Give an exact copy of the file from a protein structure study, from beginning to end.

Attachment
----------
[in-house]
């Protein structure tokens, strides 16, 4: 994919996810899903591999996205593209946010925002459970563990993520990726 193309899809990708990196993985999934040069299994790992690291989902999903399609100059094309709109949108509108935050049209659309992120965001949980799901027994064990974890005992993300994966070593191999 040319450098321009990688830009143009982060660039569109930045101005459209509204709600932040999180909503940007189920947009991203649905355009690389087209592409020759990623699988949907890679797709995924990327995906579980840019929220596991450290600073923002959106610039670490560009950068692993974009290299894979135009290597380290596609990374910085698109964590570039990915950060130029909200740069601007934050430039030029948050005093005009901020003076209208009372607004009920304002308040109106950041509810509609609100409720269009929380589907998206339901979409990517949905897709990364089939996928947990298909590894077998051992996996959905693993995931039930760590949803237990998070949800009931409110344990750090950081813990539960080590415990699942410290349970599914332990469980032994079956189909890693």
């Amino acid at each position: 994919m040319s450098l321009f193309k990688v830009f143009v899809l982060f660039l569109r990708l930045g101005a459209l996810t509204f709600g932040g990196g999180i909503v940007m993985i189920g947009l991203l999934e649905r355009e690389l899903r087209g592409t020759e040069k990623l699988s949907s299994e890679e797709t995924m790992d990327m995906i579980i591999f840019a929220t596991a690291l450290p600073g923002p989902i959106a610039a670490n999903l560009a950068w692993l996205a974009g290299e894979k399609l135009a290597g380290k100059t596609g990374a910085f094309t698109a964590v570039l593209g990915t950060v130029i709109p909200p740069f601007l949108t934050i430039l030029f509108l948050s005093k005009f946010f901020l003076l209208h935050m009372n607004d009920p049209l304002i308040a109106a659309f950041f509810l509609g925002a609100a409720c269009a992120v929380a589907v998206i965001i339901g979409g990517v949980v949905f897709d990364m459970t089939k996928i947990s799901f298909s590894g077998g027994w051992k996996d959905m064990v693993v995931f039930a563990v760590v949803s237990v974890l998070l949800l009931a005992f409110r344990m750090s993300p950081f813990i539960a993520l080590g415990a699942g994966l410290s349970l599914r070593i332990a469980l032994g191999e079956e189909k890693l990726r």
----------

[in-house]
């Protein structure tokens, strides 16, 4: 994919996810899903591999996205593209946010925002459970563990993520990726 193309899809990708990196993985999934040069299994790992690291989902999903399609100059094309709109949108509108935050049209659309992120965001949980799901027994064990974890005992993300994966070593191999 040319450098321009990688830009143009982060660039569109930045101005459209509204709600932040999180909503940007189920947009991203649905355009690389087209592409020759990623699988949907890679797709995924990327995906579980840019929220596991450290600073923002959106610039670490560009950068692993974009290299894979135009290597380290596609990374910085698109964590570039990915950060130029909200740069601007934050430039030029948050005093005009901020003076209208009372607004009920304002308040109106950041509810509609609100409720269009929380589907998206339901979409990517949905897709990364089939996928947990298909590894077998051992996996959905693993995931039930760590949803237990998070949800009931409110344990750090950081813990539960080590415990699942410290349970599914332990469980032994079956189909890693």
């Amino acid at each position: 994919m040319s450098l321009f193309k990688v830009f143009v899809l982060f660039l569109r990708l930045g101005a459209l996810t509204f709600g932040g990196g999180i909503v940007m993985i189920g947009l991203l999934e649905r355009e690389l899903r087209g592409t020759e040069k990623l699988s949907s299994e890679e797709t995924m790992d990327m995906i579980i591999f840019a929220t596991a690291l450290p600073g923002p989902i959106a610039a670490n999903l560009a950068w692993l996205a974009g290299e894979k399609l135009a290597g380290k100059t596609g990374a910085f094309t698109a964590v570039l593209g990915t950060v130029i709109p909200p740069f601007l949108t934050i430039l030029f509108l948050s005093k005009f946010f901020l003076l209208h935050m009372n607004d009920p049209l304002i308040a109106a659309f950041f509810l509609g925002a609100a409720c269009a992120v929380a589907v998206i965001i339901g979409g990517v949980v949905f897709d990364m459970t089939k996928i947990s799901f298909s590894g077998g027994w051992k996996d959905m064990v693993v995931f039930a563990v760590v949803s237990v974890l998070l949800l009931a005992f409110r344990m750090s993300p950081f813990i539960a993520l080590g415990a699942g994966l410290s349970l599914r070593i332990a469980l032994g191999e079956e189909k890693l990726r």